Reading is not only an important aspect of the English Language Arts curriculum, but it is also an important part of all other subjects. In science and social studies, students use textbooks, solve word problems in arithmetic, and complete text-based examinations. The degree of visual functioning, literacy development, and contextual and task demands should all be considered when developing assistive technology aids to enhance reading.

    The Good Life: What An Accessible Site Looks Like

    Pin by WonderBaby Resources for Paren on Technology Resources for ...

    Level Accesss principal accessibility architect, Sam Joehl, who is blind, explains it best:

    • A good site uses proper semantic markup to allow individuals to non-visually understand the page structure and hierarchy. This also enables individuals to navigate to section headings and document landmarks on the page.
    • Link text clearly identifies the purpose or destination of the link and does not use ambiguous phrases such as click here or read more.
    • Images that convey meaning are tagged with alternative text that gives an accurate description of the image.
    • Instructions are presented in a manner that does not require vision .
    • All controls are clearly labeled, easily identifiable, and can be operated from the keyboard.
    • Pages are not overloaded with content and they make performing the desired task easy.
    • Unnecessary information is not initially displayed and a progressive disclosure approach is used so the user can expose additional information through activation of a control such as a show more button.
    • When new content appears on the page, an announcement is made to alert the user and the new content is easy to locate or focus is set to it.

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    Understanding Assistive Technology: How Does A Blind Person Use The Internet


    Understanding digital accessibility challenges is easy if you know people with disabilities. But what if youve never seen a person who is blind use their computer or smartphone? Were here to help you understand a little bit about what its like to use the internet if you have a disability.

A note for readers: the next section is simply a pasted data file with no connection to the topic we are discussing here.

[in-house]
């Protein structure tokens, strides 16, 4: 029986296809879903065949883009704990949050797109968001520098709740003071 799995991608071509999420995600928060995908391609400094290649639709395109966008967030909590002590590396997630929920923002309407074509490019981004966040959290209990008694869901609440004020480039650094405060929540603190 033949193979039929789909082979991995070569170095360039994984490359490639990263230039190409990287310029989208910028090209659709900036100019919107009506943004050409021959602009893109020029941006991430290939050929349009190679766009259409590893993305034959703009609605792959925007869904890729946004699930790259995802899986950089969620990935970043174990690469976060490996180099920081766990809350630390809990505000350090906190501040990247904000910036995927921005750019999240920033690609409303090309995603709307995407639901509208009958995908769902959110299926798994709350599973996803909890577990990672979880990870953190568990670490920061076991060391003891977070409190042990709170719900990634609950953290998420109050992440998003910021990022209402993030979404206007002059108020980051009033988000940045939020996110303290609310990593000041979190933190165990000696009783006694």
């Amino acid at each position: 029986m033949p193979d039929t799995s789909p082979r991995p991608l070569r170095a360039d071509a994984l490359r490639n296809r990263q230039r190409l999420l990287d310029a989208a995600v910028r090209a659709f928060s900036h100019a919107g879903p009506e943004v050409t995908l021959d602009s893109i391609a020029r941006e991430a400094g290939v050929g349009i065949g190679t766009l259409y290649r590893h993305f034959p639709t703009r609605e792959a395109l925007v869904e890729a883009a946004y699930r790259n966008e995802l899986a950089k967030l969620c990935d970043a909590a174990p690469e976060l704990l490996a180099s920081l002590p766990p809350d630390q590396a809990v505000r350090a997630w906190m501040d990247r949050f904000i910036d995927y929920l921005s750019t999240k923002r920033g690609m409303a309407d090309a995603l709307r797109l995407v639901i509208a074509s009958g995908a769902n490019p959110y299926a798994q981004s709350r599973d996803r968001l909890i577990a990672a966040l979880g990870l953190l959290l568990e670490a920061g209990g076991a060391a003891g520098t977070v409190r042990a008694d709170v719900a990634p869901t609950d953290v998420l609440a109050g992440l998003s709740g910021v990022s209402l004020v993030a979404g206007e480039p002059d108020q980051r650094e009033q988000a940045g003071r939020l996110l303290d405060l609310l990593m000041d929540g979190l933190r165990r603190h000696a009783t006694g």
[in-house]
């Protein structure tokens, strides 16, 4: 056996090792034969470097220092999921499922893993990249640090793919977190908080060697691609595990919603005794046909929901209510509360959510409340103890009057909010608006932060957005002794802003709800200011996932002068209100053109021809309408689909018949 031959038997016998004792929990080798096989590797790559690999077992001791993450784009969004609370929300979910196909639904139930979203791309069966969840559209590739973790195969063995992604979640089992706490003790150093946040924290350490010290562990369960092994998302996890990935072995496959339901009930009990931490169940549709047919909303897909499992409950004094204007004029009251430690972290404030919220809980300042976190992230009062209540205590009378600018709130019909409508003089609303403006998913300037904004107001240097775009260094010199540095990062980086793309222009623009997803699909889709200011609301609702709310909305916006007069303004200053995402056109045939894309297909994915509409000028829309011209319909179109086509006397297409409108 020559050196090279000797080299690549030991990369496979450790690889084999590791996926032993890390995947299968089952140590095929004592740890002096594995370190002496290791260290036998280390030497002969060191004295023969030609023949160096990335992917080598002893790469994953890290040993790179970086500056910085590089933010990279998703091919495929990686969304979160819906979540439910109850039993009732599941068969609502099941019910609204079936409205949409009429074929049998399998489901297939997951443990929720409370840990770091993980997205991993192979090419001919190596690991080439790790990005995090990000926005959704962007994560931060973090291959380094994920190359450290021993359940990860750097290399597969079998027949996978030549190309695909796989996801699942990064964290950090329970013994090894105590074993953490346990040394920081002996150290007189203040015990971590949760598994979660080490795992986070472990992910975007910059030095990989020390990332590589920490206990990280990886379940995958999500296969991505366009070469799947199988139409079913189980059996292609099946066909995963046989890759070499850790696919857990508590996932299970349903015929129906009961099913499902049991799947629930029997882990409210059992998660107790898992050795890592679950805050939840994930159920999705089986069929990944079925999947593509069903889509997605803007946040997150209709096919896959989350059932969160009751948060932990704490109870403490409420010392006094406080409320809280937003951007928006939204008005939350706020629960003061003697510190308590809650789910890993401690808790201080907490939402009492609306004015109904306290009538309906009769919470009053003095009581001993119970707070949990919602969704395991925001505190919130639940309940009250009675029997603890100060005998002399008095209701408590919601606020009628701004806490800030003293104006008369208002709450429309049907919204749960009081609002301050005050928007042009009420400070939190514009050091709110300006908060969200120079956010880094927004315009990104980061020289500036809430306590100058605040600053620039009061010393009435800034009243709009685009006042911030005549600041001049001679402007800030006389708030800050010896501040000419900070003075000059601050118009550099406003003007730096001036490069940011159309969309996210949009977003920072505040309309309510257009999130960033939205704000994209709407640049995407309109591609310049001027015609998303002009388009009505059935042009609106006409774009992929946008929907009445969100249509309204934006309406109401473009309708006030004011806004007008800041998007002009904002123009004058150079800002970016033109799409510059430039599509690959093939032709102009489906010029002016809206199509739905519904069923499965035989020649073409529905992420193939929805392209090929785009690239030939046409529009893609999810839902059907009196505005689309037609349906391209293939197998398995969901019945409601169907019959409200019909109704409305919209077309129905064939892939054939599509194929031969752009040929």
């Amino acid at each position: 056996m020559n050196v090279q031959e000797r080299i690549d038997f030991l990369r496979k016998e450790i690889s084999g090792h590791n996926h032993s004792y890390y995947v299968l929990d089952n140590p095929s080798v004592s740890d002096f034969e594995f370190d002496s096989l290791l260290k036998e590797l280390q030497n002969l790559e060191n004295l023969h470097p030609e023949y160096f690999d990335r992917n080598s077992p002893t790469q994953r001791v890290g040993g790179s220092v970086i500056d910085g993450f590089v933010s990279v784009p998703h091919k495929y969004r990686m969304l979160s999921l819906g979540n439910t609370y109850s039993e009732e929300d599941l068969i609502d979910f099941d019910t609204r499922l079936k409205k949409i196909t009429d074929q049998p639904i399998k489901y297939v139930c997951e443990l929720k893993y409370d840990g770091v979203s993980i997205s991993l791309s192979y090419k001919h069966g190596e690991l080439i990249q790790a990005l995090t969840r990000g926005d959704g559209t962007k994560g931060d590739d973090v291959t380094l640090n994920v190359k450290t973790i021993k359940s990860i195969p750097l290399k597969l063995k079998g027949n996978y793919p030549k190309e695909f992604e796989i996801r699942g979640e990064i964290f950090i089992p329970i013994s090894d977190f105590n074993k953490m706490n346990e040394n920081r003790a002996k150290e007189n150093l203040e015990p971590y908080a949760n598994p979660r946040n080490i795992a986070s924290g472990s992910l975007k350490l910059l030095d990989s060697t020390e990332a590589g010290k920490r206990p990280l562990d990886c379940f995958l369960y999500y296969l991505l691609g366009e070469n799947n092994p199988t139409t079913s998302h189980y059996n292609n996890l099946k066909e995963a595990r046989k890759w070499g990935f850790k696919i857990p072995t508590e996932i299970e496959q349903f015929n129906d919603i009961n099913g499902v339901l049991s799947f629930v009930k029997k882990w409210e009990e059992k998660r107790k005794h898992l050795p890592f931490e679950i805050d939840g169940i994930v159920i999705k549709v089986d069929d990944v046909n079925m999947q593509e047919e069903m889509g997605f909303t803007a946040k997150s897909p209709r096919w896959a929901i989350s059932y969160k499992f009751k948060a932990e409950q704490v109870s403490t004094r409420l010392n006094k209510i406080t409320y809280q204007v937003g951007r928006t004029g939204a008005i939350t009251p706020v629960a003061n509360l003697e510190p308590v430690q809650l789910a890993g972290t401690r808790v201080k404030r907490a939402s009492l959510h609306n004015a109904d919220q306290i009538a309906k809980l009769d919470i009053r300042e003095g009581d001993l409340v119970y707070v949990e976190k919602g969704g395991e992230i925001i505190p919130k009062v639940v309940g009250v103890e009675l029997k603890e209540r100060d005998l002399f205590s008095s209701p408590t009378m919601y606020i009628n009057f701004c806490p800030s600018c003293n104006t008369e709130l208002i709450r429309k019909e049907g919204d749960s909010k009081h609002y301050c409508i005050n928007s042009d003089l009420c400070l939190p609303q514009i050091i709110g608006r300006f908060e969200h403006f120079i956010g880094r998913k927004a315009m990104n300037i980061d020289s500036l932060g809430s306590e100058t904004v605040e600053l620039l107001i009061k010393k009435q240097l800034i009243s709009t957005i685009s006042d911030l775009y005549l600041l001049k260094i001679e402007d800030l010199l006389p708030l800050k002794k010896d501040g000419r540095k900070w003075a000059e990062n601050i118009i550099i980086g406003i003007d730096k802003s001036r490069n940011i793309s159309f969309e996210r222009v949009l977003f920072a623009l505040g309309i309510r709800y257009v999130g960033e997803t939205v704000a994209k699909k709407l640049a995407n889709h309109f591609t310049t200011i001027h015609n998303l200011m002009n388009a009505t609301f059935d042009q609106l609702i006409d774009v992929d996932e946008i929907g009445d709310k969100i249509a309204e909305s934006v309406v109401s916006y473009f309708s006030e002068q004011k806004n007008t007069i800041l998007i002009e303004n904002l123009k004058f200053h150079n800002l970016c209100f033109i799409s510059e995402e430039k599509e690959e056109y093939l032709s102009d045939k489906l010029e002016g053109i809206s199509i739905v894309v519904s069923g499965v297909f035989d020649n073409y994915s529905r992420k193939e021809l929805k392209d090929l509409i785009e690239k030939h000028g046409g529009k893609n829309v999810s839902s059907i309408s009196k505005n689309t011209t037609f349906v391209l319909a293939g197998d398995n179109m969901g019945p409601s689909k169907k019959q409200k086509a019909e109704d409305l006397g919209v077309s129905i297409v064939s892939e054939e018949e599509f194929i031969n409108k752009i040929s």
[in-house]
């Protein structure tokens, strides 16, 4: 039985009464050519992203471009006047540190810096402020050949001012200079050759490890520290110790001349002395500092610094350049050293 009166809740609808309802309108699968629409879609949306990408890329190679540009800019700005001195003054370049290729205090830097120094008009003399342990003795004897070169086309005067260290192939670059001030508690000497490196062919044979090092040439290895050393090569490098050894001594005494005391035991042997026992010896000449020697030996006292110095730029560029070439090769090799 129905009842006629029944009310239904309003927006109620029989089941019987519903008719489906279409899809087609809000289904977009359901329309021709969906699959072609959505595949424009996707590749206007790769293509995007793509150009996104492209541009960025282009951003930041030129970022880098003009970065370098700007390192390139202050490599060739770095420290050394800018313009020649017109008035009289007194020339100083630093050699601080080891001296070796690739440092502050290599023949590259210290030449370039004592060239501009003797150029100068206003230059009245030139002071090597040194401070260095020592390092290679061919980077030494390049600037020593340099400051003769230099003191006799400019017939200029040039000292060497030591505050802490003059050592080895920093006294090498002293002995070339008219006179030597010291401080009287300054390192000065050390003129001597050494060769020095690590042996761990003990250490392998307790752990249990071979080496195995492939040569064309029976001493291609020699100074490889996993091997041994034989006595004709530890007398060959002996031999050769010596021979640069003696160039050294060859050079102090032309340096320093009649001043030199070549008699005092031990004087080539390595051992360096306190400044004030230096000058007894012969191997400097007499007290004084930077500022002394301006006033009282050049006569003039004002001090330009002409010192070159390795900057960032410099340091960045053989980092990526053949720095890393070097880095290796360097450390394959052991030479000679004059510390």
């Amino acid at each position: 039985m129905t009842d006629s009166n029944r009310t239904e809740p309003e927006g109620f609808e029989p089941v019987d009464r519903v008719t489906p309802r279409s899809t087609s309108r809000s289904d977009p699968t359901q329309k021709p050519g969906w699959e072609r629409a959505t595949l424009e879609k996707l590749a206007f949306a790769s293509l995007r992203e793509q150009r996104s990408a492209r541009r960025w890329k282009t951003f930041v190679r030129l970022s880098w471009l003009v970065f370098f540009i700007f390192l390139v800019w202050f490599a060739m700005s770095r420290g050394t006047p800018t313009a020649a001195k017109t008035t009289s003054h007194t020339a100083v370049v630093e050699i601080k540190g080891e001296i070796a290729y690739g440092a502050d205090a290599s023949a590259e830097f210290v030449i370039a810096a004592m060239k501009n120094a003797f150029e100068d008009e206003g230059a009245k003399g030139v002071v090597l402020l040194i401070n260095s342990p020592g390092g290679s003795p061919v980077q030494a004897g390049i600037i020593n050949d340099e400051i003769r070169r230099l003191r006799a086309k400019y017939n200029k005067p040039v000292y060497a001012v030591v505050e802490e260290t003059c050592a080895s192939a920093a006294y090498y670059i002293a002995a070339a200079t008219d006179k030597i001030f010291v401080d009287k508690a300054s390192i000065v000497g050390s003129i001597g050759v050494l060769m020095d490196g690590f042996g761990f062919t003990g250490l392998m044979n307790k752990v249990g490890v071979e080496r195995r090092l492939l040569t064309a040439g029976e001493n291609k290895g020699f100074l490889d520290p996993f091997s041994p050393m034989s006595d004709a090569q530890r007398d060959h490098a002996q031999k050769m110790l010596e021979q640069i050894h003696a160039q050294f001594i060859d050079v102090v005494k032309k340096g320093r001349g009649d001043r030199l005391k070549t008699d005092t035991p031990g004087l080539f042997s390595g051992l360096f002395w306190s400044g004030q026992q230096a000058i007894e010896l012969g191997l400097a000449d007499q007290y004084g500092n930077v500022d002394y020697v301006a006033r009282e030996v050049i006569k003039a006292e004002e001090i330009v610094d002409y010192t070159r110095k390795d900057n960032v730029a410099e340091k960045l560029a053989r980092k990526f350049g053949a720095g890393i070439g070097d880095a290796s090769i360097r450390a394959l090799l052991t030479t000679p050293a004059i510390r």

The Bottom Line: Design To Include Blind People

    You can design your websites, software, and hardware with these blind people in mind and you can retrofit existing technology to be accessible. Its a win-win situation for your organization and people with disabilities . Some fixes, like auditing your content structure and alternative text, are quick to do and make a big impact on the user experience.

    Special thanks to Sam Joehl, Meaghan Roper, and Jaclyn Petrow for their contributions to this blog series.

    eSSENTIAL Accessibility has changed its name to Level Access! Read More

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    How Does A Blind Person Use A Touchscreen

    Well answer that question with another one:

    Think of your favorite app, one you use every day. Can you visualize the user interface for that app?

    Do you know, for example, where the Pay button is on your Starbucks app, the Play button on Audible, and what to do when the phone rings?

    When accessibility features are turned on, a layer of audio feedback is added to each tap on the screen. A blind person can tap on the screen in a particular area and hear information about what they have tapped. They can tap again to activate that area . Thus, even those with no vision can understand what is on the screen based on audio feedback.

    The image below shows someone opening the Gmail app on an iPhone using VoiceOver. A single tap announces that the person has tapped the Gmail icon. A double-tap opens the app. VoiceOver then reads the details for the top message in the inbox.